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When predicting thoughts and behavior ofother people, we use either the self as the basis for predictions i.e., wesimulate others, or theoretical knowledge i.e., we use knowledge aboutothers. To find out whether the prediction of complex choices is possible weasked participants to predict the choice of a well-known or unknown targetperson in the classic Asian disease framing task, a paradigmatic example of aparadoxical decision. In addition, we collected participants’ self-reports ontheir prediction strategies theory or simulation. People’s choice in aframing task was correctly predicted regardless of familiarity. Althoughfamiliarity influenced reported strategy, correct predictions were presumablybased on simulation, since explicit theoretical knowledge either was irrelevantor non-existent. These findings show that the correct prediction of paradoxicaldecisions by high-level simulation cannot be ruled as an alternative toprediction by theory.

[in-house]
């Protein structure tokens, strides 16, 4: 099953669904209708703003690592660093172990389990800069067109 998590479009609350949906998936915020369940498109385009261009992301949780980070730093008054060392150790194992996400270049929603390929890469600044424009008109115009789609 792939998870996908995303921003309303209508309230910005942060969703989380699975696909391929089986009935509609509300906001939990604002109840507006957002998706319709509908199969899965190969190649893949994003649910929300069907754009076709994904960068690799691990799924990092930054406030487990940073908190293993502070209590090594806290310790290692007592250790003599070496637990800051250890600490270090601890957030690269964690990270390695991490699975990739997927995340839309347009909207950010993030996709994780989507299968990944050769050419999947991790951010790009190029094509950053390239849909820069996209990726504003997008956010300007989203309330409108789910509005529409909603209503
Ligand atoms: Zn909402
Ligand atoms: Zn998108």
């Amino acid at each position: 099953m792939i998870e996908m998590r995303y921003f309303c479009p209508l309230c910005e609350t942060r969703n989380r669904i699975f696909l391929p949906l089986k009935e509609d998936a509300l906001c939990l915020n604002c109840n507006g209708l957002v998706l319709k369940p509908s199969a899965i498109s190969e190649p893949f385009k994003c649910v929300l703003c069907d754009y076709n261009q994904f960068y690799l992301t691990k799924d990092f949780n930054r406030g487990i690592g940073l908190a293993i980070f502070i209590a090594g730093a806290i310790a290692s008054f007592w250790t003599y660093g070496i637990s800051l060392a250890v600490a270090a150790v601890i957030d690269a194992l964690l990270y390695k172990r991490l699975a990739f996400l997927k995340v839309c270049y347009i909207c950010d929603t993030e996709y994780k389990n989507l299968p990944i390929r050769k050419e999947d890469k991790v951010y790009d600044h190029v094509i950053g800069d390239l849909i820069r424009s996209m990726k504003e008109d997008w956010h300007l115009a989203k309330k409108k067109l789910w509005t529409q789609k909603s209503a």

Framing, Rationality, Simulation-Theory, Theory-Theory

Cite this paper

Kühberger, A. and Luger-Bazinger, C. 2016 Predicting Framed Decisions: Simulation or Theory?. Psychology, 7, 941-952. doi: 10.4236-psych.2016.76095.

Autor: Anton Kühberger1, Claudia Luger-Bazinger2



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